Vaginoplasty postoperative care, maintenance, and sexuality

Below are selected links and websites concerning postoperative care and maintenance following vaginoplasty procedures.

Postoperative care and maintenance

LINK: Dilation (2003)

LINK: Zen and the Art of Postoperative Maintenance by Intelligence Engineering (2000)

LINK: Soul Source GRS Dilators commercial site for stents

LINK: Stentsitive dilation information (2001) - [via archive.org]

Follow-up procedures

• LINK: Labiaplasty

LINK: Corrective procedures following complications

Gynecologist visits and annual exams

LINK: Vaginal Neoplasia in a Male-to-Female Transsexual by Anne Lawrence (2001)

LINK: Preventing yeast infections by Marjorie Greenfield (2001)

LINK: Preventing urinary tract infections by Lynn Cates (2001)

Sexual function and sexuality

Most women in our community get vaginoplasty in order to align their bodies with their gender identities and sexual orientations, and to allow greater comfort and acceptance in social and intimate situations. This is traditionally called transsexualism.

There are other motivations which fall outside this traditional clinical definition of transsexualism, some of which are sexual in nature. Some people undergo vaginoplasty because of an erotic interest in possessing female genitalia and/or an erotic interest in women with gender identity conditions. Some may even have an erotic interest in the medical procedure itself. Their erotic interest may be autosexual or part of sexualized role-play and socialization. Because these people are required to undergo the same screening procedures as transsexual women, they are sometimes characterized as transsexuals by clinicians and even by themselves in order to obtain vaginoplasty. People who seek vaginoplasty for these reasons sometimes have different needs and outlooks based on their motivations, and and how (or whether) to distinguish this group of people from those seeking vaginoplasty for traditionally recognized reasons is heavily debated.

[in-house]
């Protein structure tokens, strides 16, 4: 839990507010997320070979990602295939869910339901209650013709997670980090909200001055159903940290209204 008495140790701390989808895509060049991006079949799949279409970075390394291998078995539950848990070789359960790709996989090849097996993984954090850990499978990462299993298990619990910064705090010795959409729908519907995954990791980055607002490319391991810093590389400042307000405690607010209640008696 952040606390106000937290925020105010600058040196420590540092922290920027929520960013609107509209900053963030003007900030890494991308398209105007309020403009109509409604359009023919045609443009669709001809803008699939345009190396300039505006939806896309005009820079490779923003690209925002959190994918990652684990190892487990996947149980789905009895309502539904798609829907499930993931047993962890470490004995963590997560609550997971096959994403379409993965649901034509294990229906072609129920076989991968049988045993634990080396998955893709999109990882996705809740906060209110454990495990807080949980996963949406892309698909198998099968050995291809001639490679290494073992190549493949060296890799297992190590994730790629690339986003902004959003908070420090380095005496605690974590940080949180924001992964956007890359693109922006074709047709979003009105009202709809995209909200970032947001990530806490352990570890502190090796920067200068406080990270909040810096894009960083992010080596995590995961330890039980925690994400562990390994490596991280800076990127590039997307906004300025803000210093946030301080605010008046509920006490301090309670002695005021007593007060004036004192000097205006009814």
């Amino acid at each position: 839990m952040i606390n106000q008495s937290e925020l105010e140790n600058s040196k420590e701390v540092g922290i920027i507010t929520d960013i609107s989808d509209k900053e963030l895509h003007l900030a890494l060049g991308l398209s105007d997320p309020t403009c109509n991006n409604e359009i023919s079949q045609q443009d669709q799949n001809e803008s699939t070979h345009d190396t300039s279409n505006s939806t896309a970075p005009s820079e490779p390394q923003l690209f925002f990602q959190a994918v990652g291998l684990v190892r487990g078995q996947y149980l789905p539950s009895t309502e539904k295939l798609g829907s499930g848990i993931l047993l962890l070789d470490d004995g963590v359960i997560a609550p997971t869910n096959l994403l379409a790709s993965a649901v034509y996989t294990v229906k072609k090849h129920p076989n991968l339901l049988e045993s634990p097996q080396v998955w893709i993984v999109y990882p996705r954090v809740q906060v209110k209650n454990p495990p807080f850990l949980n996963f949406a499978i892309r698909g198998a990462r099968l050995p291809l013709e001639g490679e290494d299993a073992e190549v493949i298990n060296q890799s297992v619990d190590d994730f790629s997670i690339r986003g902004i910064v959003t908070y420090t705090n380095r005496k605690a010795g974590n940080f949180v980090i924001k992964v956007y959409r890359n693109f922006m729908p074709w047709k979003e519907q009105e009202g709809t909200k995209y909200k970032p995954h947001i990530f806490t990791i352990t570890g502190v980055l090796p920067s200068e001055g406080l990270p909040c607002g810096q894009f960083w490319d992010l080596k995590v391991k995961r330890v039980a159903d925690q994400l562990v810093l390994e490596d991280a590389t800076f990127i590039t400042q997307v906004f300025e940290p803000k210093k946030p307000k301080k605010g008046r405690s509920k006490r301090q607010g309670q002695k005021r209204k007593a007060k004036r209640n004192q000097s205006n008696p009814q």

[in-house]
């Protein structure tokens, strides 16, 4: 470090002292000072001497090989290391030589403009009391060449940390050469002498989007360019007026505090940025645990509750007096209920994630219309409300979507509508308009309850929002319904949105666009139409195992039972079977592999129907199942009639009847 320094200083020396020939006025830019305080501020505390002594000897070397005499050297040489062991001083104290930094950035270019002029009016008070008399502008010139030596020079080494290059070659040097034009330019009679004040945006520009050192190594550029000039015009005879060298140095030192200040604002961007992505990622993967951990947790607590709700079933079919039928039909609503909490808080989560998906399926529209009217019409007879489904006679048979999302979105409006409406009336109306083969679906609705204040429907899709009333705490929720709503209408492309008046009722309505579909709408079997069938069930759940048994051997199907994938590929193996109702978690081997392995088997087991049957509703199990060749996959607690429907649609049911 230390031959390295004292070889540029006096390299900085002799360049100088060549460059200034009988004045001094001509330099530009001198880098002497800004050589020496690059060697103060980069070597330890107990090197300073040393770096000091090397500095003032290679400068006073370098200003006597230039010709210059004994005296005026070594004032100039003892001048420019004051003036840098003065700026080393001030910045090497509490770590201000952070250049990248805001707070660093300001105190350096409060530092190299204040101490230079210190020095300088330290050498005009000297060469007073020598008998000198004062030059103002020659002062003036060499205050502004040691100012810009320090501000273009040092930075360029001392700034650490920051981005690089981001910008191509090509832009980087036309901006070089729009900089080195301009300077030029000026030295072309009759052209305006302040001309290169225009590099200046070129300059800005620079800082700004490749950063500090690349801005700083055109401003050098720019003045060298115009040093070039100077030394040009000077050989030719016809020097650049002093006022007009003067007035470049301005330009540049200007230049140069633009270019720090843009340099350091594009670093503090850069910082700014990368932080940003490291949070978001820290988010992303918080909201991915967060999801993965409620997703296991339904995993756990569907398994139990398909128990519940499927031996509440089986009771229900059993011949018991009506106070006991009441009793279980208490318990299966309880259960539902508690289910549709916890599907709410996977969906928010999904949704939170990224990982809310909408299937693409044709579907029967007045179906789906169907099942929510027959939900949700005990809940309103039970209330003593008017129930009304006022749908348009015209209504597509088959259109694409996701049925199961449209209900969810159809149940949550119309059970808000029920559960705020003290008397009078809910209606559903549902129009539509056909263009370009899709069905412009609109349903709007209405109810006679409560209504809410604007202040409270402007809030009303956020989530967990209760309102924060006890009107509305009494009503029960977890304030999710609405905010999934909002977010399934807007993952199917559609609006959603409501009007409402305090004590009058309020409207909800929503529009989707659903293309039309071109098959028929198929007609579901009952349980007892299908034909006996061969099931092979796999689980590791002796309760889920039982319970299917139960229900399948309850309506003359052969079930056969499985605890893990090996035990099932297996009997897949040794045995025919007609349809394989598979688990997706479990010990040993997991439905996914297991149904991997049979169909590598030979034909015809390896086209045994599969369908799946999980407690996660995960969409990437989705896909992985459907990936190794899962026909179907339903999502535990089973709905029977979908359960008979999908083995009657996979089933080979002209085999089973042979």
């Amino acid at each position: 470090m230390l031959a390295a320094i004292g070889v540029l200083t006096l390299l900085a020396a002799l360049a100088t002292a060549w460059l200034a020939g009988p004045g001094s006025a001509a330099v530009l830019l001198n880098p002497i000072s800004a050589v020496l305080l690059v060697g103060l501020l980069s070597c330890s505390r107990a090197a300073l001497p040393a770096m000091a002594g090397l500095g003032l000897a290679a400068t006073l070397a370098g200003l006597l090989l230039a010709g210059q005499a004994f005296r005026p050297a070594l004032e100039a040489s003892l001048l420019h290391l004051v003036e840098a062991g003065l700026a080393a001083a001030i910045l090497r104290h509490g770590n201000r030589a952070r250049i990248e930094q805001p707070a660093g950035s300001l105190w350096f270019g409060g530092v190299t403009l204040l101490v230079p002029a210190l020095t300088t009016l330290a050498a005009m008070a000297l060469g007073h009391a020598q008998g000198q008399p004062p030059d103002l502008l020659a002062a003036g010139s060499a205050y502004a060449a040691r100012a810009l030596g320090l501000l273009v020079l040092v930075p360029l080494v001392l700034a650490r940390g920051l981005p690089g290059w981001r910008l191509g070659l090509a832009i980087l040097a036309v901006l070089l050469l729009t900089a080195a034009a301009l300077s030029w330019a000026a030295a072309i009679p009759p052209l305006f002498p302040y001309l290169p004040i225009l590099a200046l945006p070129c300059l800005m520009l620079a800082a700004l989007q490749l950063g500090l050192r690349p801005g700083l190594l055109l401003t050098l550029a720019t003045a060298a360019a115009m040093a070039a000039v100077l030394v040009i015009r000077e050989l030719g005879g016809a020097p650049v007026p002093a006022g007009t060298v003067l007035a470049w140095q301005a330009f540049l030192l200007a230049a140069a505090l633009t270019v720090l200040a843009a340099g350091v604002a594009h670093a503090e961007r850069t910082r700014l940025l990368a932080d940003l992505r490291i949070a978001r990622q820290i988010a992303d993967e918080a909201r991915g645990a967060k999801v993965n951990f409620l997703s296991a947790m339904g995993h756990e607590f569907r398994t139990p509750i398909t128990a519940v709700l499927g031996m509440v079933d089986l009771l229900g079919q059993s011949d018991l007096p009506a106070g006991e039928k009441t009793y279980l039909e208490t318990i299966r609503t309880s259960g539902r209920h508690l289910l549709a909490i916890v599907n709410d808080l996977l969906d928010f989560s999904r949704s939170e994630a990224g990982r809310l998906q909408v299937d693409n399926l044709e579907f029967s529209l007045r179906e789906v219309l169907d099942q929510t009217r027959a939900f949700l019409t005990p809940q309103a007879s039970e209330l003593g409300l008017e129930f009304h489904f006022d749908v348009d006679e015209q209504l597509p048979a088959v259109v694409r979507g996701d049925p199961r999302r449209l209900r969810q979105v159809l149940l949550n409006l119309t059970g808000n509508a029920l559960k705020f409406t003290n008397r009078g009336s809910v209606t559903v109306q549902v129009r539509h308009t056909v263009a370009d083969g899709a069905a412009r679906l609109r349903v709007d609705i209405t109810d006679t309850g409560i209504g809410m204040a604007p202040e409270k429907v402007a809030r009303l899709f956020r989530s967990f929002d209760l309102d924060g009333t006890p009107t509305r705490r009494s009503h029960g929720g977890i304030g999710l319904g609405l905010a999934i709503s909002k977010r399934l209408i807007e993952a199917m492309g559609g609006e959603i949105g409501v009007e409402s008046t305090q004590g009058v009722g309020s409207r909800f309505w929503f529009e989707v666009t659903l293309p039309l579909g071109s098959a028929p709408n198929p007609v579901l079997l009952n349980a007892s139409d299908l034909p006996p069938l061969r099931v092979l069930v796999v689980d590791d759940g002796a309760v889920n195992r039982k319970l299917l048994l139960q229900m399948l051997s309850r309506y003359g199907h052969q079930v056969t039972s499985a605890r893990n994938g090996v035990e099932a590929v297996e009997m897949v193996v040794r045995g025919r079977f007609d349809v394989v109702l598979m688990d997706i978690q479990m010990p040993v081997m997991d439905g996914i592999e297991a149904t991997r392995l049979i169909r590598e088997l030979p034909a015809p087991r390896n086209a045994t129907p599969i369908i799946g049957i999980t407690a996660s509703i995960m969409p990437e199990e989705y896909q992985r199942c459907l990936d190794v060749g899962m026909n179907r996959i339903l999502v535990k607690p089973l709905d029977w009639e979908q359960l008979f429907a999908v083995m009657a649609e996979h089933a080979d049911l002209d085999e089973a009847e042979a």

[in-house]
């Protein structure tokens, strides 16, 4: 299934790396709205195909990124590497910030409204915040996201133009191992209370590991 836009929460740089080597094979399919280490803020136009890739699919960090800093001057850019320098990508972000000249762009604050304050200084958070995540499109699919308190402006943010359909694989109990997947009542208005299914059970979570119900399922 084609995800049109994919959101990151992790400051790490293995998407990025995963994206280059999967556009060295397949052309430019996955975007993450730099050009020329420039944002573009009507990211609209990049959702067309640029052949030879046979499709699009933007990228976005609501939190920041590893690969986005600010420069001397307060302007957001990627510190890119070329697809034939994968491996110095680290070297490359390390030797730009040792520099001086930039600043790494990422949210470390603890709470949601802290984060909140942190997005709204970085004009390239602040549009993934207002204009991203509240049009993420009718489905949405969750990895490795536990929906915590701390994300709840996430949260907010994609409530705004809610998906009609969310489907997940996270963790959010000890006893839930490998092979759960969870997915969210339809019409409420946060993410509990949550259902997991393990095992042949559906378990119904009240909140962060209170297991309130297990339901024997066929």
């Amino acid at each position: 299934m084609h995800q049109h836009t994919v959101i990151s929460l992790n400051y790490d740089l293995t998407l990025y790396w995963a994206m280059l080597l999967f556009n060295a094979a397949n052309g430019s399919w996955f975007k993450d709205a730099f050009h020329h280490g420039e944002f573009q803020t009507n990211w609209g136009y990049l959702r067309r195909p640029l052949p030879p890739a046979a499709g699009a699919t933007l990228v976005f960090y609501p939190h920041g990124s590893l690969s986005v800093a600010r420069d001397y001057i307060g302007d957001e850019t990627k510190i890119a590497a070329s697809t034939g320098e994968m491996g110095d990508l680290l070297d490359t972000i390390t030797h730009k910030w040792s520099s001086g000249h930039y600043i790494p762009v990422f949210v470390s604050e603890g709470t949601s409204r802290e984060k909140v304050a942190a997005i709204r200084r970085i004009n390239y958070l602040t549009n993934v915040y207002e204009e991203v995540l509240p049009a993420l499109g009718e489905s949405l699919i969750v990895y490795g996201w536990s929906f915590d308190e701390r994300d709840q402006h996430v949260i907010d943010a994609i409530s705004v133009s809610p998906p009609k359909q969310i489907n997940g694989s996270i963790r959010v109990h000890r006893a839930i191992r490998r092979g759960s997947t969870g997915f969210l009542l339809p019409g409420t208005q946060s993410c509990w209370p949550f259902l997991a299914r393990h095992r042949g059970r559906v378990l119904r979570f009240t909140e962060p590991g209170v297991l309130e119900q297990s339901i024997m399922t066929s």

Much of the published materials on sexuality in trans women is notable for its lack of ethics, sensitivity, and academic rigor. To present a fuller understanding of this complex and interesting issue, I'll be adding a section on sexuality in upcoming months. For now I recommend the sex-positive and informative essay written by Professor Lynn Conway, based on her 35 years of experience and wisdom since her vaginoplasty.

LINK: Sexual Arousal, Lovemaking and Orgasm by Lynn Conway (2003)

References

1. Sarah Creighton and Catherine Minto (Gynaecology Research Fellows, Middlesex/UCL Hospitals, London) have written brief summaries of the literature on outcomes. They also discuss the current controversies over vaginoplasty indications and timing. See Minto CL, Creighton SM. Vaginoplasty. The Obstetrician & Gynaecologist 2003;5:84–9. See also Managing Intersex and a joint statement for additional insights regarding vaginoplasty on children with "ambiguous genitalia."

2. Some Asian vaginoplasty surgeons compiled by F.W. Kim, Ph.D, via Transgender ASIA Research Centre.

See also

Vaginoplasty: overview

Vaginoplasty links and websites

Vaginoplasty surgeon lists and overviews

Post-surgical issues: follow-up care and maintenance, sexual function

Dedication

This section of tsroadmap.com is dedicated to the fond memory of Fran Kern. Fran was a personal assistant for Dr. Meltzer's recovering patients, who passed away on December 24, 1998. Those whose lives she touched with her caring and compassion will not forget the kindness that emanated from her.